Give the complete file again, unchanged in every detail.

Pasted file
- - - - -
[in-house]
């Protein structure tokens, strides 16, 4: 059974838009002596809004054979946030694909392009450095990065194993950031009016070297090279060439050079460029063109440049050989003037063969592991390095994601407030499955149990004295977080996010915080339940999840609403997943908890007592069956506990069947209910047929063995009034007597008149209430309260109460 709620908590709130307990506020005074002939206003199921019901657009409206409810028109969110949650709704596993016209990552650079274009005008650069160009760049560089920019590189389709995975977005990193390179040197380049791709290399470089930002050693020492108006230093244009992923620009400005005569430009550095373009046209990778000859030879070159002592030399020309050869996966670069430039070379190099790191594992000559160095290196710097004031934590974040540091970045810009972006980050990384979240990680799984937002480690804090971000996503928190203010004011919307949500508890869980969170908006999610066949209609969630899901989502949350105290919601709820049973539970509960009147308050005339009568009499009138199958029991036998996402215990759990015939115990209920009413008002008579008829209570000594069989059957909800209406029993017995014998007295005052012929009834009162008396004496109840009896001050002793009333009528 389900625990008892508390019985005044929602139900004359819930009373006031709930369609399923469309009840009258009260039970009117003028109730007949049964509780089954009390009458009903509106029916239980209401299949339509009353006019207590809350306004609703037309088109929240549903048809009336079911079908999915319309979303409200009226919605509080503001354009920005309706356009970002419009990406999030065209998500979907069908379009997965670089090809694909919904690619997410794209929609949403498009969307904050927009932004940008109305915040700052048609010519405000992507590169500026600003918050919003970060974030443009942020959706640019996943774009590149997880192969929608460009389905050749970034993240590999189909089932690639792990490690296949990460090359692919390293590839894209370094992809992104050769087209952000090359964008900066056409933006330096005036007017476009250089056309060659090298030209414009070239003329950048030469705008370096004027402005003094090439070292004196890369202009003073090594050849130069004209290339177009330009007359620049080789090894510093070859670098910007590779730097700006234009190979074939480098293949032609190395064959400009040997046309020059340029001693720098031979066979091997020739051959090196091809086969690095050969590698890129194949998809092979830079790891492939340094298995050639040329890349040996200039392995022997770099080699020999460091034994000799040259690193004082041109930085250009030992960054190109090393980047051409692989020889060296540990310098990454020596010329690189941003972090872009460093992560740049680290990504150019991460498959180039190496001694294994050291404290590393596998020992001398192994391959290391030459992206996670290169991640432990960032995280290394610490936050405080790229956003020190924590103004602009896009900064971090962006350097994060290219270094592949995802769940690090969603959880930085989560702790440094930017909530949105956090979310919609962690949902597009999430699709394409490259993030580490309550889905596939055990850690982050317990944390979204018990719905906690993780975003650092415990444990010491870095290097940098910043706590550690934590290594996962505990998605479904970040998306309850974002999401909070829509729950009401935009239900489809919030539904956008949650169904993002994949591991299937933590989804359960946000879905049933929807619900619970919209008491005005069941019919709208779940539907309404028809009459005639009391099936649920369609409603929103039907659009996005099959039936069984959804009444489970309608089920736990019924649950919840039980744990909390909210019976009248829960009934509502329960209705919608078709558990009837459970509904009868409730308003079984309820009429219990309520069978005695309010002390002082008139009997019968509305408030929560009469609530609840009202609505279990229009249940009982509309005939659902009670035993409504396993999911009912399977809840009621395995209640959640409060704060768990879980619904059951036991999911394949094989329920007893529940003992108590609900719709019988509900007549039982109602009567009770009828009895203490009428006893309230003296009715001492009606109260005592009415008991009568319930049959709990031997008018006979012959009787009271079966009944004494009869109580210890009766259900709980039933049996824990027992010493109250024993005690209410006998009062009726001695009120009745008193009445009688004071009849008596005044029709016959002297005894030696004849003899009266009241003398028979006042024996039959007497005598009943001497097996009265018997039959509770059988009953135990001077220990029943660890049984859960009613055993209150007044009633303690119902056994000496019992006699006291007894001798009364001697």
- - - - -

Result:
[in-house]
């Protein structure tokens, strides 16, 4: 059974838009002596809004054979946030694909392009450095990065194993950031009016070297090279060439050079460029063109440049050989003037063969592991390095994601407030499955149990004295977080996010915080339940999840609403997943908890007592069956506990069947209910047929063995009034007597008149209430309260109460 709620908590709130307990506020005074002939206003199921019901657009409206409810028109969110949650709704596993016209990552650079274009005008650069160009760049560089920019590189389709995975977005990193390179040197380049791709290399470089930002050693020492108006230093244009992923620009400005005569430009550095373009046209990778000859030879070159002592030399020309050869996966670069430039070379190099790191594992000559160095290196710097004031934590974040540091970045810009972006980050990384979240990680799984937002480690804090971000996503928190203010004011919307949500508890869980969170908006999610066949209609969630899901989502949350105290919601709820049973539970509960009147308050005339009568009499009138199958029991036998996402215990759990015939115990209920009413008002008579008829209570000594069989059957909800209406029993017995014998007295005052012929009834009162008396004496109840009896001050002793009333009528 389900625990008892508390019985005044929602139900004359819930009373006031709930369609399923469309009840009258009260039970009117003028109730007949049964509780089954009390009458009903509106029916239980209401299949339509009353006019207590809350306004609703037309088109929240549903048809009336079911079908999915319309979303409200009226919605509080503001354009920005309706356009970002419009990406999030065209998500979907069908379009997965670089090809694909919904690619997410794209929609949403498009969307904050927009932004940008109305915040700052048609010519405000992507590169500026600003918050919003970060974030443009942020959706640019996943774009590149997880192969929608460009389905050749970034993240590999189909089932690639792990490690296949990460090359692919390293590839894209370094992809992104050769087209952000090359964008900066056409933006330096005036007017476009250089056309060659090298030209414009070239003329950048030469705008370096004027402005003094090439070292004196890369202009003073090594050849130069004209290339177009330009007359620049080789090894510093070859670098910007590779730097700006234009190979074939480098293949032609190395064959400009040997046309020059340029001693720098031979066979091997020739051959090196091809086969690095050969590698890129194949998809092979830079790891492939340094298995050639040329890349040996200039392995022997770099080699020999460091034994000799040259690193004082041109930085250009030992960054190109090393980047051409692989020889060296540990310098990454020596010329690189941003972090872009460093992560740049680290990504150019991460498959180039190496001694294994050291404290590393596998020992001398192994391959290391030459992206996670290169991640432990960032995280290394610490936050405080790229956003020190924590103004602009896009900064971090962006350097994060290219270094592949995802769940690090969603959880930085989560702790440094930017909530949105956090979310919609962690949902597009999430699709394409490259993030580490309550889905596939055990850690982050317990944390979204018990719905906690993780975003650092415990444990010491870095290097940098910043706590550690934590290594996962505990998605479904970040998306309850974002999401909070829509729950009401935009239900489809919030539904956008949650169904993002994949591991299937933590989804359960946000879905049933929807619900619970919209008491005005069941019919709208779940539907309404028809009459005639009391099936649920369609409603929103039907659009996005099959039936069984959804009444489970309608089920736990019924649950919840039980744990909390909210019976009248829960009934509502329960209705919608078709558990009837459970509904009868409730308003079984309820009429219990309520069978005695309010002390002082008139009997019968509305408030929560009469609530609840009202609505279990229009249940009982509309005939659902009670035993409504396993999911009912399977809840009621395995209640959640409060704060768990879980619904059951036991999911394949094989329920007893529940003992108590609900719709019988509900007549039982109602009567009770009828009895203490009428006893309230003296009715001492009606109260005592009415008991009568319930049959709990031997008018006979012959009787009271079966009944004494009869109580210890009766259900709980039933049996824990027992010493109250024993005690209410006998009062009726001695009120009745008193009445009688004071009849008596005044029709016959002297005894030696004849003899009266009241003398028979006042024996039959007497005598009943001497097996009265018997039959509770059988009953135990001077220990029943660890049984859960009613055993209150007044009633303690119902056994000496019992006699006291007894001798009364001697």